You ever finish a game and just kinda sit there for a while… yeah, that basically sums up my experience with this one.

So what exactly is this game? Well, it’s a lot. The core is a deckbuilding card battler, but there are elements of action roguelike, escape room puzzle, full motion video, and of course, psychological horror. Sounds like a mess, but it is by far one of the most unique games I have played this year – perhaps ever, actually.

Starting with the actual deckbuilding though, which is kind of simple on the surface. You get your HP value, your attack value, your cost, and then any number of bonus effects. The bonus effects are where it gets more complex though, as some cards may attack in multiple directions, some may be sent back to your hand on death, and some may be able to attack over others. There are a LOT of these different abilities and the game provides a handy rulebook that can be accessed at any time to get a description of each.

Inscryption (3)

Aiding these cards are your various items, your totem, and permanent upgrades you find along the way. Each battle is its own thing, but the map is this large, connected web of random events and other encounters that add even more layers to the seemingly simple combat. Because that’s the thing here – you’ll find that “simple on the surface” is a recurring theme in the game and the actual gameplay is far, far more complex than that.

Once you start getting into more advanced cards, you’ll find that there are synergies for literally everything. Items, cards, totems, even stuff OUTSIDE of the card battles themselves. Because yes, the card battles are only part of the experience here – you are able to stand up and walk around between battles and mess with stuff scattered about the room. Your goal is ultimately to escape this room, but several items contained within it can help you out in the battles. It is an excellent combo that makes the game more than just “another deckbuilder”.

And if you do die – all is not lost. Your card collection keeps growing and the game has this really cool “custom card” feature, where you get to create your own card after dying. In fact, it was this very mechanic that allowed me to finally defeat the third boss – as I managed to craft a custom card using pieces of my previous deck that had just the right abilities to allow me to wipe most opponents before they were even able to place a single card.

Inscryption (4)

As with other roguelikes, there is a lot of fun to be had in figuring out how to best break the game. Coming up with the most busted card combos and item synergies is easily one of my favorite things about it and there are a ton of tools to aid in this experience. The game knows that breaking it open is the fun part about it and doesn’t throw up as many roadblocks like some other roguelikes tend to do.

All of that said though, that is just a mere sliver of the experience. Because everything I have talked about so far is just PART ONE of the game. I won’t show or go in-depth with what happens afterwards due to spoilers, but let’s just say that once you reach the point of the story where you’re watching an FMV of a guy opening card packs – the game is going places. The kinds of places where I literally made a copy of my save file outside of the installation folder out of fear – that’s all I’ll say about that.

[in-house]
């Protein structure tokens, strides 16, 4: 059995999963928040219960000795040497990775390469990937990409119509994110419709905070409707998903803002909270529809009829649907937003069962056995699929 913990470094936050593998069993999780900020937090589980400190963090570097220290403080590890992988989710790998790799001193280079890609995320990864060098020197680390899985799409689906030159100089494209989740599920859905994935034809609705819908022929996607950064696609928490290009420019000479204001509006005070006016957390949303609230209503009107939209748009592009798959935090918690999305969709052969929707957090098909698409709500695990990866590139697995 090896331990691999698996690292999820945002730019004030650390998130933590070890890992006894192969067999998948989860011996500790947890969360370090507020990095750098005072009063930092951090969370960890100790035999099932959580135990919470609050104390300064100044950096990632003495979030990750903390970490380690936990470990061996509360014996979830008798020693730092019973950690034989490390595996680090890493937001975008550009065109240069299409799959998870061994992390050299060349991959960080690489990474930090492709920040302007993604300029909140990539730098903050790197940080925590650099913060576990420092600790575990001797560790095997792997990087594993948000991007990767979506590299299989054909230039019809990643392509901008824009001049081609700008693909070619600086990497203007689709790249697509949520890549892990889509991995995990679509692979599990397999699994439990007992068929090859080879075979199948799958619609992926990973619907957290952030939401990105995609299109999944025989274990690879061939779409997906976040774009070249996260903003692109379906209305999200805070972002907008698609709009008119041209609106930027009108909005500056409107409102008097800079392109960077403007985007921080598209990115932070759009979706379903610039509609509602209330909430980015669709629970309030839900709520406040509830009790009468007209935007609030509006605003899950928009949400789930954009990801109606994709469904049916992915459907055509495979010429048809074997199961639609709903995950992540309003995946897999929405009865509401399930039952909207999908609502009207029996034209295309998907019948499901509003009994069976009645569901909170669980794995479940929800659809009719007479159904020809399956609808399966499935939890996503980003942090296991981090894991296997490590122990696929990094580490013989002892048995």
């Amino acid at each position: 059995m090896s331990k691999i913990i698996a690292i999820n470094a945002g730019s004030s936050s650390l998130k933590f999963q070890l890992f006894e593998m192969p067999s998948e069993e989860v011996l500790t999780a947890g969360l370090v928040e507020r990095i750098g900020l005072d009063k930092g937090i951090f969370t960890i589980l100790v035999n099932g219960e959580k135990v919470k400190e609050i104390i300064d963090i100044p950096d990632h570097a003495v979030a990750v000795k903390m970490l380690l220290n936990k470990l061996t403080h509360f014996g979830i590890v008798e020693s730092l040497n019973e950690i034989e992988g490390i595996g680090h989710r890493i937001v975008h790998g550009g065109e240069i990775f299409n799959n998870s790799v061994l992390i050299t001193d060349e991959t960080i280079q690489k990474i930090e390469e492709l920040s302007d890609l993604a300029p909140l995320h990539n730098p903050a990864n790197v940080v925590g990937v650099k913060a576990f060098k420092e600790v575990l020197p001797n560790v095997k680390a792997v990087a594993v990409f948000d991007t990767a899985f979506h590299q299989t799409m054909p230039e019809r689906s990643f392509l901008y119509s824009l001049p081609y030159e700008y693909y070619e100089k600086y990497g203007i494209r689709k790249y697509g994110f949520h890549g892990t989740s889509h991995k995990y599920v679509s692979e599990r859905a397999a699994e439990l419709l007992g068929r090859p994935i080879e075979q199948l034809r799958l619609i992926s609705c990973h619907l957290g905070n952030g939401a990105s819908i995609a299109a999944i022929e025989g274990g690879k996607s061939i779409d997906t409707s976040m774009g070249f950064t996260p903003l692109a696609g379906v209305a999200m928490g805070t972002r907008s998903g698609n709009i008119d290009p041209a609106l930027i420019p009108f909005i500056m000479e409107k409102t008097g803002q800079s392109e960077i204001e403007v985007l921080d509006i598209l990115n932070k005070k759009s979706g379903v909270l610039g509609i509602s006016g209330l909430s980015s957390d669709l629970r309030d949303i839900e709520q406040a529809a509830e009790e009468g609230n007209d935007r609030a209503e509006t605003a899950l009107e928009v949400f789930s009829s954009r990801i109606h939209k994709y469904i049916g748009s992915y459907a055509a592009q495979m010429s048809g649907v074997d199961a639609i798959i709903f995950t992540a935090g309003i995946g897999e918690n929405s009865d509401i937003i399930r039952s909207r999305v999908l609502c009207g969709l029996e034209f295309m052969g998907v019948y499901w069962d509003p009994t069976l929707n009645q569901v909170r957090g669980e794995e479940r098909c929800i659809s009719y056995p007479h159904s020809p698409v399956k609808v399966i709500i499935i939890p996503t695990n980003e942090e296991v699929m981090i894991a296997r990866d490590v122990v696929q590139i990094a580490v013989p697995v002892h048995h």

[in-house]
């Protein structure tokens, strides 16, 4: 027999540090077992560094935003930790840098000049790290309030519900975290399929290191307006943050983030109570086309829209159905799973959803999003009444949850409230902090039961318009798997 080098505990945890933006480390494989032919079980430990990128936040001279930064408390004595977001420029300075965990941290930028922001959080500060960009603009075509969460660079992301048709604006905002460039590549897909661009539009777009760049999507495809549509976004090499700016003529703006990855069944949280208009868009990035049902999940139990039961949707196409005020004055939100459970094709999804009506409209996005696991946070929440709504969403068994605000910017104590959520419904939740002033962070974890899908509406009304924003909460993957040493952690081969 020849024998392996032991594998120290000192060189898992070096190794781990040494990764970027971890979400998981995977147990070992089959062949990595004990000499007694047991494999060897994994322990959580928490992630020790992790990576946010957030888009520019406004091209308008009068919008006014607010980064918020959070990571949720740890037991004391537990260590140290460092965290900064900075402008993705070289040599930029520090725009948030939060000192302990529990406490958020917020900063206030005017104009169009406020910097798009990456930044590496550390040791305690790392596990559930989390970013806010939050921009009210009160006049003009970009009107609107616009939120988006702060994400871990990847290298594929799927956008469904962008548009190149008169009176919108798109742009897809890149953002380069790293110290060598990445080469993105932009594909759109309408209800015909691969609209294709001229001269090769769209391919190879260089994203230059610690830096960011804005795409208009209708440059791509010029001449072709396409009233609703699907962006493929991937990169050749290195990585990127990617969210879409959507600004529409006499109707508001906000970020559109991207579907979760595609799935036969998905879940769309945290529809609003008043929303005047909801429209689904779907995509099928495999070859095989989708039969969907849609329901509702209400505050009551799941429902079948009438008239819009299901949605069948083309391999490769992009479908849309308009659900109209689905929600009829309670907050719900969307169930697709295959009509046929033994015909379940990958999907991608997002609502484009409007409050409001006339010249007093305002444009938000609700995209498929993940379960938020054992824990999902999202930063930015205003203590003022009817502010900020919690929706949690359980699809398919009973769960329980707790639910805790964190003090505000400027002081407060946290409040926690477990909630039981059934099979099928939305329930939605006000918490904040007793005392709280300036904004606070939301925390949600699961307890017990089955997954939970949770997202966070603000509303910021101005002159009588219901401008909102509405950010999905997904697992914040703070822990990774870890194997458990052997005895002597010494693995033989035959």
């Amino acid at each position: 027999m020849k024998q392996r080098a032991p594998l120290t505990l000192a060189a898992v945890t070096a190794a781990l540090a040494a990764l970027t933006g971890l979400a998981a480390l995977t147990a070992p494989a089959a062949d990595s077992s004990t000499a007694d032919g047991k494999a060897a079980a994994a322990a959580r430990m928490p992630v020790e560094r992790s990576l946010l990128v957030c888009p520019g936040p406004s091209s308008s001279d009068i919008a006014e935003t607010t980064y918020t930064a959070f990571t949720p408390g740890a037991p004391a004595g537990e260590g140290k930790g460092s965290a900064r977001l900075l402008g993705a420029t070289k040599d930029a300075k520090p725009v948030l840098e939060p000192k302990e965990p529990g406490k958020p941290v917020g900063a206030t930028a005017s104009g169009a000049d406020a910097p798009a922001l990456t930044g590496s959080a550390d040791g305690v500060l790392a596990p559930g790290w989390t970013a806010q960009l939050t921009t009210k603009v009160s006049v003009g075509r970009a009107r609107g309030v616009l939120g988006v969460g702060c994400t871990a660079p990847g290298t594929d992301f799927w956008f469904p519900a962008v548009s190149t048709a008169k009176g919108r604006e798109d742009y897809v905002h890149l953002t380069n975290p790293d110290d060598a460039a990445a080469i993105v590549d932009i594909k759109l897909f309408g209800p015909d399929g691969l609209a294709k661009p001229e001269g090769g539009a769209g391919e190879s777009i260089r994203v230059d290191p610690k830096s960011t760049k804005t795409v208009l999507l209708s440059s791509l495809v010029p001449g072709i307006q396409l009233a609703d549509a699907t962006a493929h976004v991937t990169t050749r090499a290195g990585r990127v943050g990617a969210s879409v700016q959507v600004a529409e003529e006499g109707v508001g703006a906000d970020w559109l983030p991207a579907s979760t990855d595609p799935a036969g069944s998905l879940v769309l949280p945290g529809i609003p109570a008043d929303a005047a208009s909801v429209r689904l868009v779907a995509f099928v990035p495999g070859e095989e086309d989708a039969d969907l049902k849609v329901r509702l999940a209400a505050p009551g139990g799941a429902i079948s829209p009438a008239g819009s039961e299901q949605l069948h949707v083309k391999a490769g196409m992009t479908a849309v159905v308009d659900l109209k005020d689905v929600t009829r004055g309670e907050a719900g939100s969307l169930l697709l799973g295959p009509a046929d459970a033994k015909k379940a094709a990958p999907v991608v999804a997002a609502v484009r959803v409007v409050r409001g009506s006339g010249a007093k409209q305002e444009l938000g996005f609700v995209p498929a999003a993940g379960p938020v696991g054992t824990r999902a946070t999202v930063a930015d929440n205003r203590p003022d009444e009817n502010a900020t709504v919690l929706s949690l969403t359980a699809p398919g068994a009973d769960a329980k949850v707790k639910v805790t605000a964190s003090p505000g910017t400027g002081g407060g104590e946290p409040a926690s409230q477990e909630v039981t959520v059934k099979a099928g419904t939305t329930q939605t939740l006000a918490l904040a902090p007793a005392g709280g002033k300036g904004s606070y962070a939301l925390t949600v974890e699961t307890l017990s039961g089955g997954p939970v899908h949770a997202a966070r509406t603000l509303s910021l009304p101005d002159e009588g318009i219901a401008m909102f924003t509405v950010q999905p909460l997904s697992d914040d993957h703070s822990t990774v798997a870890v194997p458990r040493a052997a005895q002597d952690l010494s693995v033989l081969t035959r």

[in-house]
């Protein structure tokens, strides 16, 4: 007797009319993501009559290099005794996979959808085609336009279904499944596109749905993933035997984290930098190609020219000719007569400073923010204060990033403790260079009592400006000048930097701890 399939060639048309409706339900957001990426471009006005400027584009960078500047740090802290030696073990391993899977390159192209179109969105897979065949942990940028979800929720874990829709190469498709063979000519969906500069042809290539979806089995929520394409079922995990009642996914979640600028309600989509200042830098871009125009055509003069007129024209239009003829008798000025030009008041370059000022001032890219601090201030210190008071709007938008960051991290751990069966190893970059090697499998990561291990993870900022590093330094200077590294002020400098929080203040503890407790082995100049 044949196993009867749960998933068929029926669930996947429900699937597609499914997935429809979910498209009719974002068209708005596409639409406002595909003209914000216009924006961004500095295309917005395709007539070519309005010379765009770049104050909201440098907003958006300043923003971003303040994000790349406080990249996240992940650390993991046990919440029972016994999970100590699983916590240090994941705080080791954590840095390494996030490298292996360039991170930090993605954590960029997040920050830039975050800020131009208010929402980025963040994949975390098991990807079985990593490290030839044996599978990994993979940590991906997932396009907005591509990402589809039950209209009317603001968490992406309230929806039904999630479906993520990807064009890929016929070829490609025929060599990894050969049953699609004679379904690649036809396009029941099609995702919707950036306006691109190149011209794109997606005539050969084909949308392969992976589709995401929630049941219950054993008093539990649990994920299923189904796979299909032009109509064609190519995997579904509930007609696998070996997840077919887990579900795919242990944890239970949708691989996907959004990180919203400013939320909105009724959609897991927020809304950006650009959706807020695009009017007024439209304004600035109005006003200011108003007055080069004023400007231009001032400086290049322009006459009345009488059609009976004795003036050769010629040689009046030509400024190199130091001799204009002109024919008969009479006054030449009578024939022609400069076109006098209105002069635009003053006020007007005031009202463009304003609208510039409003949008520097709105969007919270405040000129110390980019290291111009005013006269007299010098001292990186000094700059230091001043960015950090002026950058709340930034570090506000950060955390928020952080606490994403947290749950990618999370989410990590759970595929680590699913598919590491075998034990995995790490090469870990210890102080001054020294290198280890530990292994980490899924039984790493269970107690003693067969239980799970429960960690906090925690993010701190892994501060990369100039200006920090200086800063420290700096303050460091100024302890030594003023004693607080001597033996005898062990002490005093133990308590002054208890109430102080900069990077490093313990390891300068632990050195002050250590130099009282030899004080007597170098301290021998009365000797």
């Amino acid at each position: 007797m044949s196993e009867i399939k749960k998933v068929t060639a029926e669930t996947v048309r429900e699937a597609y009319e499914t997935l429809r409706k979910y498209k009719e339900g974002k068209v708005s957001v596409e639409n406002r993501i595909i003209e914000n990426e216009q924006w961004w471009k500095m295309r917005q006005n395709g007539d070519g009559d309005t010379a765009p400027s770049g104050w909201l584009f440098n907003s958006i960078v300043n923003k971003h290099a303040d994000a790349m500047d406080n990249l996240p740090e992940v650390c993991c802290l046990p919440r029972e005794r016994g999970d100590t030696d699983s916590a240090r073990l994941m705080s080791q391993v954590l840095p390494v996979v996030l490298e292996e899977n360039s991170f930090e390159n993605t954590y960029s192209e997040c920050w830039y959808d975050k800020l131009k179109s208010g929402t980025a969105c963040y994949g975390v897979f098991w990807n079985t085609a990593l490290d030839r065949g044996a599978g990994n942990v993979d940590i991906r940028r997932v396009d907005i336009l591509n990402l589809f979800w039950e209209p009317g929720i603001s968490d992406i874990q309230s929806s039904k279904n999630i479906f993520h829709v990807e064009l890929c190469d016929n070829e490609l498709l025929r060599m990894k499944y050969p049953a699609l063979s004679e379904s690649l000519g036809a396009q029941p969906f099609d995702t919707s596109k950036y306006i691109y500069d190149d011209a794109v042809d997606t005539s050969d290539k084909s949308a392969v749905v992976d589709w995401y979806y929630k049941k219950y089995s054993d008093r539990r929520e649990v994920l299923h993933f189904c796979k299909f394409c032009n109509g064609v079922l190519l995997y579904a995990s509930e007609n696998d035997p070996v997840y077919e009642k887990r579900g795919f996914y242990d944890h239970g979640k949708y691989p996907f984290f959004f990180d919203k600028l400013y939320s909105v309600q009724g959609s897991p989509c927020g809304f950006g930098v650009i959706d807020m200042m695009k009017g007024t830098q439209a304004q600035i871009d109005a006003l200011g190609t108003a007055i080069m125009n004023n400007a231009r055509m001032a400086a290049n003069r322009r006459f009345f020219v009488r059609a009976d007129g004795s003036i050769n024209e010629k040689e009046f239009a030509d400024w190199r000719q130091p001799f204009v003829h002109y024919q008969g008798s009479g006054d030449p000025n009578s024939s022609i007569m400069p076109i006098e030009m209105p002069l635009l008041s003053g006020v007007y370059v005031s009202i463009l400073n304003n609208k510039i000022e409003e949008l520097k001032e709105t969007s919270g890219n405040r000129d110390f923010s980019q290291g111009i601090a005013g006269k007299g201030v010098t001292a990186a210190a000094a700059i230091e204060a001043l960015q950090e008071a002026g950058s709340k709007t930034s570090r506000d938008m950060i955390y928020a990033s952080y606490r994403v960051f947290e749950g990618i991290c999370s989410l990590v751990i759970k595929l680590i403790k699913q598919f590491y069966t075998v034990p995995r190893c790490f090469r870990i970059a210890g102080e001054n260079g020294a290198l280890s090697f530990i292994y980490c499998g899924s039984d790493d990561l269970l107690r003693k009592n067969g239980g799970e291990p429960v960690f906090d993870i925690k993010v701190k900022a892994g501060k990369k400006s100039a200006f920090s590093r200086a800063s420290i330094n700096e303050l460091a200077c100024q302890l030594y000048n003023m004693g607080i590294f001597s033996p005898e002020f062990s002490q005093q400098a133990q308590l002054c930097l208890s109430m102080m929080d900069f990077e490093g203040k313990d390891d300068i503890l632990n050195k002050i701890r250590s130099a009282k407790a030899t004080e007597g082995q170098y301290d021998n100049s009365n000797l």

While the gameplay is designed like a roguelike, there is a larger story here connected to the whole escape room aspect and that too is handled brilliantly. Just the right amount of suspense, just the right amount of gameplay-story balance, just the right amount of “what is going on?” – it’s got it all on lock. So much so that I hardly noticed nine hours passing – the amount of time it took me to reach the credits. Even then though, there is plenty of replayability if I wanted to come back and try out different decks and such – that and I only finished with 60% of its achievements.

Inscryption (2)

And of course, I gotta mention the graphics. They are what originally drew me to the game and for good reason – they look fantastic. It’s got this dark, pixel-like aesthetic where you can’t even see the face of your opponent, just his eyes. The game is a psychological horror after all so this does wonders. Combine that with the creepy sound design and music – especially during boss fights – and you got quite the little package here.

Performance-wise I also had no issues. I ran the game capped out at 1440p 144fps with no drops, no stutters, no bugs, it was polished all the way through. Controls are also fine. I mean, it’s kinda hard to mess up point-and-click and WASD to move, but here I am talking about it anyways. It is worth noting that there does not appear to be any control customization, so if you do have problems with how it plays normally, you’ll have to use external tools to fix it.

Inscryption (1)

Inscryption is one of the most unique games of the year and easily one of the best card battlers I have ever played. From the many different layers of card and item synergies to the creepy escape room-style puzzles and story, it is one of the few games where I hardly noticed nine hours passing by. There is a lot to unpack in this little indie experience and I would 100% recommend going into it without doing too much research.

Score: 9/10

Quote: Inscryption is easily one of the best card battlers I have ever played, with tons of gameplay layers, cool escape-room style puzzles, and a creepy story tying it all together.

Inscryption retails for $20 USD on Steam and is also available on GOG.

I was provided a review copy of the game in order to write this review. Read more about how I do my game reviews here.